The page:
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India’s Largest Floating Solar Power Plant in Kerala

Kerala has marked a milestone by establishing India’s largest floating Solar Power Plant. The 500 KWp (Kilo Watt peak) capacity power plant was commissioned on 4th Dec 2017 by Energy minister of the state M. M. Mani. It is estimated that the plant would generate 7.5 lakh units of electricity annually.

The Banasura Sagar Reservoir Solar Power Plant

KSEB logo

The floating PV Solar Power Plant is spread over 1.25 acres, covering 54,450 Sq. ft. of water surface of the reservoir. A total of 1,938 solar panels of 260 Watts each have been installed over 18 ferrocement floaters which are hollow from inside. The total cost for setting up the plant was around Rs. 9.25 Cr.

The plant is located at Banasura Sagar Reservior at Padinharethara in Wayanad and is owned by Kerala State Electricity Board (KSEB). The project work was completed in 21 months.

The other parts attached to the floating system are 500 KVA transformer, 17 inverters each of 30 kW capacity and an anchoring system imported from Sweden. The plant is supported by SCADA (Supervisory control and data acquisition system). The plant consists of floating sub station to covert the generated power to 11 KV and further the power is fed to KSEB grid by underwater cables. The plant is designed in such a manner that it can withstand a variation in water level of up to 20 meters. Adtech System Ltd. had implemented the project and have offered 2 year free maintenance work.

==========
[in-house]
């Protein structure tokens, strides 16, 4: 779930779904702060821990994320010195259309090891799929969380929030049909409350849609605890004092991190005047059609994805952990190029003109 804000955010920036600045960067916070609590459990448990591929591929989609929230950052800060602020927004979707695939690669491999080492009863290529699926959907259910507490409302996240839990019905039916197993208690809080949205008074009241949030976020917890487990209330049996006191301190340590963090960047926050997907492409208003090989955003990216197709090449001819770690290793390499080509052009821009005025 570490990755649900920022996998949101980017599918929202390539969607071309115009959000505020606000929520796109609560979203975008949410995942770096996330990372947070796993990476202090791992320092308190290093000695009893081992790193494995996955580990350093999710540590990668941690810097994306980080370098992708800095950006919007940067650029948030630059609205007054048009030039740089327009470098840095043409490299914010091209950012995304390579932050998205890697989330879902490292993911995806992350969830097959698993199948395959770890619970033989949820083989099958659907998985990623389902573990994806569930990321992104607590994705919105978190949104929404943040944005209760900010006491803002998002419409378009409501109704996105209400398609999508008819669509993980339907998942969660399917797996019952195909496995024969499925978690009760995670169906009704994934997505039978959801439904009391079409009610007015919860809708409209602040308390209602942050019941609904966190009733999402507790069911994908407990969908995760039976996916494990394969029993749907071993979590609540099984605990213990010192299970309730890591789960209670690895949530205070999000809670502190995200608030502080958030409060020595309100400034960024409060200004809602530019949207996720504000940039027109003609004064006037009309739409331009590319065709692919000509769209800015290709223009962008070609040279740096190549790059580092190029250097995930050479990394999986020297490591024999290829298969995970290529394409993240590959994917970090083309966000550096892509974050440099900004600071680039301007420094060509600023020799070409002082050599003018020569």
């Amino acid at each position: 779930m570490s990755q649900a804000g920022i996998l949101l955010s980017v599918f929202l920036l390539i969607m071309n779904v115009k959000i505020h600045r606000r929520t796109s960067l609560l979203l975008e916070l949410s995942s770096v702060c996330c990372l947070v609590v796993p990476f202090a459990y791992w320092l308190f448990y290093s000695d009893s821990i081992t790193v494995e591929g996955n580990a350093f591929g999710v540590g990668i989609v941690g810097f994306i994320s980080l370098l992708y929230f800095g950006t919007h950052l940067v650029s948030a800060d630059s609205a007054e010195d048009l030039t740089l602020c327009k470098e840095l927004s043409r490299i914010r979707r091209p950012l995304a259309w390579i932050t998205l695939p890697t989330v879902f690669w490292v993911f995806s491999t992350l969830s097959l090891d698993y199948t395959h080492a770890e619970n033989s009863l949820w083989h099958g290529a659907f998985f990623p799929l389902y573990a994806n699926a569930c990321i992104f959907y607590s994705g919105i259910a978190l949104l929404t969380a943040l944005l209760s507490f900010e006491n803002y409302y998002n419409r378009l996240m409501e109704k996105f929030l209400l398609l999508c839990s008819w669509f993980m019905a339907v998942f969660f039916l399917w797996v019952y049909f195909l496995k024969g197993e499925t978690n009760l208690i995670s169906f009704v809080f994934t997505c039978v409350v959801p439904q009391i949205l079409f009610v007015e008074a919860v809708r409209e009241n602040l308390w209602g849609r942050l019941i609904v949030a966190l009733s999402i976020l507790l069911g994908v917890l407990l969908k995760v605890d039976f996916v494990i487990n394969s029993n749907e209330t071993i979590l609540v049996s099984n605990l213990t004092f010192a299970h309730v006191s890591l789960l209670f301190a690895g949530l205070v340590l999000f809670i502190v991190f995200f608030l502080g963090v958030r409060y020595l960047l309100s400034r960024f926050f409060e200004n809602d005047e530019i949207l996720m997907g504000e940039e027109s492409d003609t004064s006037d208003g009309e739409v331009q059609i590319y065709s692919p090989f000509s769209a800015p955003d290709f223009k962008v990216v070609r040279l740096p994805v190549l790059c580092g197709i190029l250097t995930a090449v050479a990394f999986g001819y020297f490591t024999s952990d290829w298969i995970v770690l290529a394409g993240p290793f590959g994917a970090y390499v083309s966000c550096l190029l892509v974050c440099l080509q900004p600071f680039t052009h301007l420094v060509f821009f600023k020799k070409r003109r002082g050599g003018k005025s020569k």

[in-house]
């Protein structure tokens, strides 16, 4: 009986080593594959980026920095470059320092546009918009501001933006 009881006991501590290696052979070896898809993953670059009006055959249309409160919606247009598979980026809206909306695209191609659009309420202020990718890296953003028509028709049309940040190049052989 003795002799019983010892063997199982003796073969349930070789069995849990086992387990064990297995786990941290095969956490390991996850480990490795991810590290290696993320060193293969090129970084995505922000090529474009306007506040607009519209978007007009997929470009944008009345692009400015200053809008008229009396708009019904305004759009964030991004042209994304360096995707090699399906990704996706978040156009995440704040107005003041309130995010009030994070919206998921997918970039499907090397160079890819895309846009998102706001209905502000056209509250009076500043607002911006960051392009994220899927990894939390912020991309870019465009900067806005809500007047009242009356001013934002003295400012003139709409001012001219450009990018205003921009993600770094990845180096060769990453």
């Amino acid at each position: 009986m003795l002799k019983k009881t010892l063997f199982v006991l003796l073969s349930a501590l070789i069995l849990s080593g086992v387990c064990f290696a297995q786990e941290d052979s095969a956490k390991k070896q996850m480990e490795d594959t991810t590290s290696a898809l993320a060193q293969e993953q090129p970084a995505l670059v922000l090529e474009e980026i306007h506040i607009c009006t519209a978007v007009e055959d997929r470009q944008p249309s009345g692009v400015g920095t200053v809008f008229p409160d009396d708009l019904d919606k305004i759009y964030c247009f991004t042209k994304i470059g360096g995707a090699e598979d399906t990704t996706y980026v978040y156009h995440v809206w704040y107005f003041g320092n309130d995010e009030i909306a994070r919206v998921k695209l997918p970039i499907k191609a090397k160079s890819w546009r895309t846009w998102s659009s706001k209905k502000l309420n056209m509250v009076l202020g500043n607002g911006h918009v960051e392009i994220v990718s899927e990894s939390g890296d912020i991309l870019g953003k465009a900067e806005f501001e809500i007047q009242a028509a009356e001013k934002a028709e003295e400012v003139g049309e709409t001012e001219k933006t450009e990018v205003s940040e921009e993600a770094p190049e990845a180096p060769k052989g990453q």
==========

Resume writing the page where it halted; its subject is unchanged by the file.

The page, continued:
Floating Solar Power Plants – Pros & Cons

The biggest benefit of a floating solar power plant is that it is installed on a water body like a reservoir, water treatment plant, lake, dam etc. and thus avoids the use of expensive and scarce land resource.

Other benefits of a floating plant are:

Higher Efficiency: floating solar panels have higher efficiency ranging from 5 – 16 % more in comparison to ground mounted panels because of the moderating effect of water bodies on panel temperature.

Longer plant life: Such floating PV modules have a longer life leading to longer life for the power plant.

Water Conservation: floating panels reduce water evaporation, thus helping in conversation of water in urban areas.

The major challenge to adoption of this technology is the high installation cost which shall prove to be a barrier unless costs come down over time. Another issue is the rusting of components as being in constant touch with water.

Kerala’s Low Power Generation

India had set up a target of achieving 175 GW of renewable energy by 2022 out of which 100 GW is dedicated to Solar power. The installed capacity of Solar energy as of 31st Dec 2017 is 17.05 GW and contribution of Kerala is just 0.088 GW which is only 0.52 % of India’s Solar generation.

Kerala produces only 30 % of the power it consumes, a majority of which is Hydro Power. Rest of Kerala’s power demand is fulfilled from other states. This innovative floating Solar power plant is a step in the right direction, but many such steps would need to be taken in order that the state meet its energy demand.

Kerala has a target of 2,500 MW of solar energy generation by 2030.

This article is written with some inputs taken from The Economic Times.